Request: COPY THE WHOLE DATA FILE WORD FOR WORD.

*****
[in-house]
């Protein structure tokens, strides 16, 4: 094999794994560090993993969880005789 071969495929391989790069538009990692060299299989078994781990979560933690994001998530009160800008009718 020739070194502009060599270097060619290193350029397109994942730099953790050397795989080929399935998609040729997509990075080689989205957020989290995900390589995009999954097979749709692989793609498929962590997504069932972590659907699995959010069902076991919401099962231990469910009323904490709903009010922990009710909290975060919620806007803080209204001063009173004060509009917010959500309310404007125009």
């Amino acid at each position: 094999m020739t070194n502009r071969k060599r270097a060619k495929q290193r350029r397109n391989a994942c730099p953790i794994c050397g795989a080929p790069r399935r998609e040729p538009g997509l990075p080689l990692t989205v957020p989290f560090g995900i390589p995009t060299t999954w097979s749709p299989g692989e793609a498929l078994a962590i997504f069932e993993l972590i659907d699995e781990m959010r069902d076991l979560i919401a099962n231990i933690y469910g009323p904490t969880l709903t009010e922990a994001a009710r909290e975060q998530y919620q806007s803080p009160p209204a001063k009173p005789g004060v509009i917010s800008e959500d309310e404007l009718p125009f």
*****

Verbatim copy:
[in-house]
């Protein structure tokens, strides 16, 4: 094999794994560090993993969880005789 071969495929391989790069538009990692060299299989078994781990979560933690994001998530009160800008009718 020739070194502009060599270097060619290193350029397109994942730099953790050397795989080929399935998609040729997509990075080689989205957020989290995900390589995009999954097979749709692989793609498929962590997504069932972590659907699995959010069902076991919401099962231990469910009323904490709903009010922990009710909290975060919620806007803080209204001063009173004060509009917010959500309310404007125009």
């Amino acid at each position: 094999m020739t070194n502009r071969k060599r270097a060619k495929q290193r350029r397109n391989a994942c730099p953790i794994c050397g795989a080929p790069r399935r998609e040729p538009g997509l990075p080689l990692t989205v957020p989290f560090g995900i390589p995009t060299t999954w097979s749709p299989g692989e793609a498929l078994a962590i997504f069932e993993l972590i659907d699995e781990m959010r069902d076991l979560i919401a099962n231990i933690y469910g009323p904490t969880l709903t009010e922990a994001a009710r909290e975060q998530y919620q806007s803080p009160p209204a001063k009173p005789g004060v509009i917010s800008e959500d309310e404007l009718p125009f």